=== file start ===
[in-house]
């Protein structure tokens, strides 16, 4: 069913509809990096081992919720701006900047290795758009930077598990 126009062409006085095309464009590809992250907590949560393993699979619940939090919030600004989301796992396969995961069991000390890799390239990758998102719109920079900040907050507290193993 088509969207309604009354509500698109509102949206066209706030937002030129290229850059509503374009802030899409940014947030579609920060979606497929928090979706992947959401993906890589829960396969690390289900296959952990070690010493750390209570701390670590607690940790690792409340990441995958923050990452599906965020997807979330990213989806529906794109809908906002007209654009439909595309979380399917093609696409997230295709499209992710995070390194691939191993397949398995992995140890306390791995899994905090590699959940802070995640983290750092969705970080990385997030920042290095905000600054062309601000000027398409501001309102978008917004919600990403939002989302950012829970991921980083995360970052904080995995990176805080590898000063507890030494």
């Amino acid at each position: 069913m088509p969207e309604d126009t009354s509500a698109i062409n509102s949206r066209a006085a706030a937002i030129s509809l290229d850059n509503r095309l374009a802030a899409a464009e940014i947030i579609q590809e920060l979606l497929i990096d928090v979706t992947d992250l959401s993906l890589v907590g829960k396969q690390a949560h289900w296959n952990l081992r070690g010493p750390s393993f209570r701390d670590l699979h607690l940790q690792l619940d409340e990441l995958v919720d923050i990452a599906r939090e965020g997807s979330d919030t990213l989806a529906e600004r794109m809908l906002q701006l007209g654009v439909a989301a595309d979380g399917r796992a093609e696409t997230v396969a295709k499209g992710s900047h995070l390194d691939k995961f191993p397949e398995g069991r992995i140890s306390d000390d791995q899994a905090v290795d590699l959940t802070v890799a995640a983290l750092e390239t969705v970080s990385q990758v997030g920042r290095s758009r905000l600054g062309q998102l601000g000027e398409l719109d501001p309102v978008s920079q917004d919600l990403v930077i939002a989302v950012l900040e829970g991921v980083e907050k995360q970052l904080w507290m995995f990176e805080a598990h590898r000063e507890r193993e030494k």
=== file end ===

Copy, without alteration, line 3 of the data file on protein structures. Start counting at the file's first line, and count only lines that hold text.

């Amino acid at each position: 069913m088509p969207e309604d126009t009354s509500a698109i062409n509102s949206r066209a006085a706030a937002i030129s509809l290229d850059n509503r095309l374009a802030a899409a464009e940014i947030i579609q590809e920060l979606l497929i990096d928090v979706t992947d992250l959401s993906l890589v907590g829960k396969q690390a949560h289900w296959n952990l081992r070690g010493p750390s393993f209570r701390d670590l699979h607690l940790q690792l619940d409340e990441l995958v919720d923050i990452a599906r939090e965020g997807s979330d919030t990213l989806a529906e600004r794109m809908l906002q701006l007209g654009v439909a989301a595309d979380g399917r796992a093609e696409t997230v396969a295709k499209g992710s900047h995070l390194d691939k995961f191993p397949e398995g069991r992995i140890s306390d000390d791995q899994a905090v290795d590699l959940t802070v890799a995640a983290l750092e390239t969705v970080s990385q990758v997030g920042r290095s758009r905000l600054g062309q998102l601000g000027e398409l719109d501001p309102v978008s920079q917004d919600l990403v930077i939002a989302v950012l900040e829970g991921v980083e907050k995360q970052l904080w507290m995995f990176e805080a598990h590898r000063e507890r193993e030494k």